Financial Planning and Analysis (FP&A) is a central part of corporate finance, as they are the team within a company that is responsible for financial planning, budgeting and forecasting for the company’s various programs. Although it is part of the financial department of the company, they are mostly comprised of financial planners and analysists than accountants. We will explore the differences below.

What Does an Accountant Do?

An accountant is responsible for creating financial records and documentation on the basis of the accounting standards of the company they work for, and the accounting standards of the country that the live in. They are also responsible for analyzing, tracking and inputting an organizations economic and financial activities in order to convey the information in a way that is concise and useful to the organization’s management and stakeholders.

What Does an FP&A Analyst Do?

A member of the FP&A team is responsible for gathering historical financial data in order to project future outcomes of business ventures, as well as consolidating any changes and compiling reports based on the findings. They have a supportive role within a company, as they act as financial advisers and intermediaries between other departments by providing management and executives with input as to the best metho of achieving maximum profitability. To do so, they will need to have an in-depth knowledge of accounting principles.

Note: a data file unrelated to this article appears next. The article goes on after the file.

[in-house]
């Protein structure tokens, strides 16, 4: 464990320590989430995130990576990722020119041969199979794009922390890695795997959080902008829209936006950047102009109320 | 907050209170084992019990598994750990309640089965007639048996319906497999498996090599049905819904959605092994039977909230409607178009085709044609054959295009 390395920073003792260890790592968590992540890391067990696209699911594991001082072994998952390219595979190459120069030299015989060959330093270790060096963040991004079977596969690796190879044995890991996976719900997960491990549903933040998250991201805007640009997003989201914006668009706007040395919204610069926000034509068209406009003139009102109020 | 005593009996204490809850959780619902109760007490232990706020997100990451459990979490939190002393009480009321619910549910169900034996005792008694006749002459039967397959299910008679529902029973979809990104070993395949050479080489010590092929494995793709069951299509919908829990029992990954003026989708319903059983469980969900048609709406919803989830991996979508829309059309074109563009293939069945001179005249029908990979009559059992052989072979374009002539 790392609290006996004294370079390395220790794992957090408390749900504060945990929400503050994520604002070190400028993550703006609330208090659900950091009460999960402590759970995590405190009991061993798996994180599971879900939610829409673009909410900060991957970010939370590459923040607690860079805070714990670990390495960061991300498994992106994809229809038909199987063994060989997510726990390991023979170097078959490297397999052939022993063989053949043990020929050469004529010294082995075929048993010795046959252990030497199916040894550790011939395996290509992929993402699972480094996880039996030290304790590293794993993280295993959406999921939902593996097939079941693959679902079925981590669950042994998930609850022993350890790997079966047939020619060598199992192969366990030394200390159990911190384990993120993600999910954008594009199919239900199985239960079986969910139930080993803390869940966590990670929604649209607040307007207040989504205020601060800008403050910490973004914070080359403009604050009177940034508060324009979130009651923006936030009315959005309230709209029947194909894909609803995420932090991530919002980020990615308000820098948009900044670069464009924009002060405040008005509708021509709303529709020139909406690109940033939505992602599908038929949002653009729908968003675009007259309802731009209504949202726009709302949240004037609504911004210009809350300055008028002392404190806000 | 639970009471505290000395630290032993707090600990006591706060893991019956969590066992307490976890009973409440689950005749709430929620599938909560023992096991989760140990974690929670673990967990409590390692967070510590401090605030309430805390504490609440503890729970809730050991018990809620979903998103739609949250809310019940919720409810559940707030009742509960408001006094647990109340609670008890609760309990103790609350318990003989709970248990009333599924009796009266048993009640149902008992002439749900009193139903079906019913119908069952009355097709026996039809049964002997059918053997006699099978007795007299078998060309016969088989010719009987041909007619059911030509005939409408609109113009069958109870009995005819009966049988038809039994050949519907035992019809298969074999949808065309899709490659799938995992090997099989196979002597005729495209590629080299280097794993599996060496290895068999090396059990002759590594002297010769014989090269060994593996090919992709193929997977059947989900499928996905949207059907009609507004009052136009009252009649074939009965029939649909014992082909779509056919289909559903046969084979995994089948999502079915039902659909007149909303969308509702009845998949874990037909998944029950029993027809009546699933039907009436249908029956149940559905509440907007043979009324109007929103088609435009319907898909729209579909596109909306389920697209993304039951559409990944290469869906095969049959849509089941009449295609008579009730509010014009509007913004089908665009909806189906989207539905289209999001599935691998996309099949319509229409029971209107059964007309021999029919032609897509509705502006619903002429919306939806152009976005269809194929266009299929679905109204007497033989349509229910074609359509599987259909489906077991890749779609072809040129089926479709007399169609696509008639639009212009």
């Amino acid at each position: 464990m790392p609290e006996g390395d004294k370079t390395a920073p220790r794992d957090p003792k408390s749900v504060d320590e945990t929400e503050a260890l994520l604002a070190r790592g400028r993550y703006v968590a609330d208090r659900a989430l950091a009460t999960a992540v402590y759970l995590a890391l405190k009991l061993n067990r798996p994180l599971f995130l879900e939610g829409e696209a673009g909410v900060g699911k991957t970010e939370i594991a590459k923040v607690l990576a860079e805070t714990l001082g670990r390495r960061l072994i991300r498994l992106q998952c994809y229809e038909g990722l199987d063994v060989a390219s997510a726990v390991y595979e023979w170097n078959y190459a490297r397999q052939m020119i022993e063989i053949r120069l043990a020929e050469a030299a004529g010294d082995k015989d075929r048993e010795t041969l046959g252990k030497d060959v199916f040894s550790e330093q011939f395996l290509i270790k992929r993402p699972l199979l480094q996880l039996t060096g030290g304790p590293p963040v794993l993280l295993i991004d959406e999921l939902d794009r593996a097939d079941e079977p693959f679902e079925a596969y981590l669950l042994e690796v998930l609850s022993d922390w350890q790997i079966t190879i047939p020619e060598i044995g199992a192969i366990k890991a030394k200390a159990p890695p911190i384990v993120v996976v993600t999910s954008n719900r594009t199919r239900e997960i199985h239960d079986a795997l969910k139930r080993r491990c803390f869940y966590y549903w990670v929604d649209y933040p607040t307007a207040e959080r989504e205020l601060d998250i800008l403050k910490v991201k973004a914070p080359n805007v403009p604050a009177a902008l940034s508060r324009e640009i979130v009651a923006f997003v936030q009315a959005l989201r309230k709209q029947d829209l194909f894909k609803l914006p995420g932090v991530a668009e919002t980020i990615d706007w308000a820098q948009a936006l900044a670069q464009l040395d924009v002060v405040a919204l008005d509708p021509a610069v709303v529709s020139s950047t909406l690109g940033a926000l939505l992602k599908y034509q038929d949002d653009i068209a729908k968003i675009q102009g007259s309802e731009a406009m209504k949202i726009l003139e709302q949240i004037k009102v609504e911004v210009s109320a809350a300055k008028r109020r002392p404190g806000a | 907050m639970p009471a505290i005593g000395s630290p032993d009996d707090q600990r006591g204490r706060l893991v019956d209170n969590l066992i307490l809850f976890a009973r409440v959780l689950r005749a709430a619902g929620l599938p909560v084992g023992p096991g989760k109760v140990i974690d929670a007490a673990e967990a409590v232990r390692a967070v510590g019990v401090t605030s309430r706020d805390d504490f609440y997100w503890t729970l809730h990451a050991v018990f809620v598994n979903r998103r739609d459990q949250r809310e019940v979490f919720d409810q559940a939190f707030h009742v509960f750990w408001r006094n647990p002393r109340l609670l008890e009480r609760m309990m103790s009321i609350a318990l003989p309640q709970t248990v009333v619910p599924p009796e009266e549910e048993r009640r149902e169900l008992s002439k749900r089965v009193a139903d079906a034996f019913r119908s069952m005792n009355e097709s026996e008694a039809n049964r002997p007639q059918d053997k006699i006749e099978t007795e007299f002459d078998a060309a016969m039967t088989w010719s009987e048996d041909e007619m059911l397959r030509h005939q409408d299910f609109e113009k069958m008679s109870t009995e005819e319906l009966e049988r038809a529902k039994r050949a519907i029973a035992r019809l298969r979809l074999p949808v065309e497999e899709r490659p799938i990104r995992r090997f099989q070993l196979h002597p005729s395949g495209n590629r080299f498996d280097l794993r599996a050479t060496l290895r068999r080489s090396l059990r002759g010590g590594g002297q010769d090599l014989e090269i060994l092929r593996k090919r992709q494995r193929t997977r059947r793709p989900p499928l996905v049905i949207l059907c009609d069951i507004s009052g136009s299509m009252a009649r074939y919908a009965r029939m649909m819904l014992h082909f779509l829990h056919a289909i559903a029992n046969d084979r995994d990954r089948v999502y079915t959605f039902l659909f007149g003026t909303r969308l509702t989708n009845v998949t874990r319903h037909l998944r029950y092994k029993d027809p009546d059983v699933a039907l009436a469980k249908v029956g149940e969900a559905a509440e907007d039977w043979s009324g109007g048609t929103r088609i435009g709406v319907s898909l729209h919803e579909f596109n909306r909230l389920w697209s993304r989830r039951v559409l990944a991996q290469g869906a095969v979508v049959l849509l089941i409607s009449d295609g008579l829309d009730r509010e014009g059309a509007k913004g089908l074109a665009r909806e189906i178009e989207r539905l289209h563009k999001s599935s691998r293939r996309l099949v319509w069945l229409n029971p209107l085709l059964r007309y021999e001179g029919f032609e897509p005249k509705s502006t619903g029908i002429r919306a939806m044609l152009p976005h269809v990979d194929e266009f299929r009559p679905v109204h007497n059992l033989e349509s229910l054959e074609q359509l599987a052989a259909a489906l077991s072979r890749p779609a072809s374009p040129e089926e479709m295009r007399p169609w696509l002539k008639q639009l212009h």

The tasks of an FP&A Analyst:

There are three main roles that a member of an FP&A team could have, namely either an FP&A Manager, a Financial Analyst or an FP&A director or vice president. The tasks that they perform will vary from position to position, but can include:

  • Fluent in Excel, Microsoft suite and other programs
  • Liaising between the operations team, corporate team, partners and managers at all levels within an organization
  • Reviewing, consolidating and fixing financial data and projections
  • Creating profit and loss statements
  • Budgeting
  • Calculating profit margins
  • Projecting financial outcomes of different scenarios based on historical financial data
  • Presenting reports to management and board of directors
  • Quickly gathering and organizing data as needed
  • Consolidating plans and data from various departments into a final plan
  • Monitoring project and budgeting each month until each project’s completion

FP&A vs. Accountant – What’s the Difference?

The main difference between an FP&A professional and an ordinary accountant is that an FP&A analyst is mainly involved for forward planning and budgeting based on historical data, whereas an accountant is more involved with processing current financial data in order to create reports that are compliant with company and governmental accounting standards.

Uses financial documents to project future financial eventsUses past transactions to create financial documentation
Focused on future growth of the companyFocused on day-to-day running of the company
Management reportingFinancial reporting
Internal reports (managers & business partners)External reports (investors & government)
Long-term focusedShort-term focused
Requires adjustments based on on-the-fly changesRequires absolute accuracy
Reports based on business cyclesReports based on financial cycles
Gathering and processing historical dataRecording financial transactions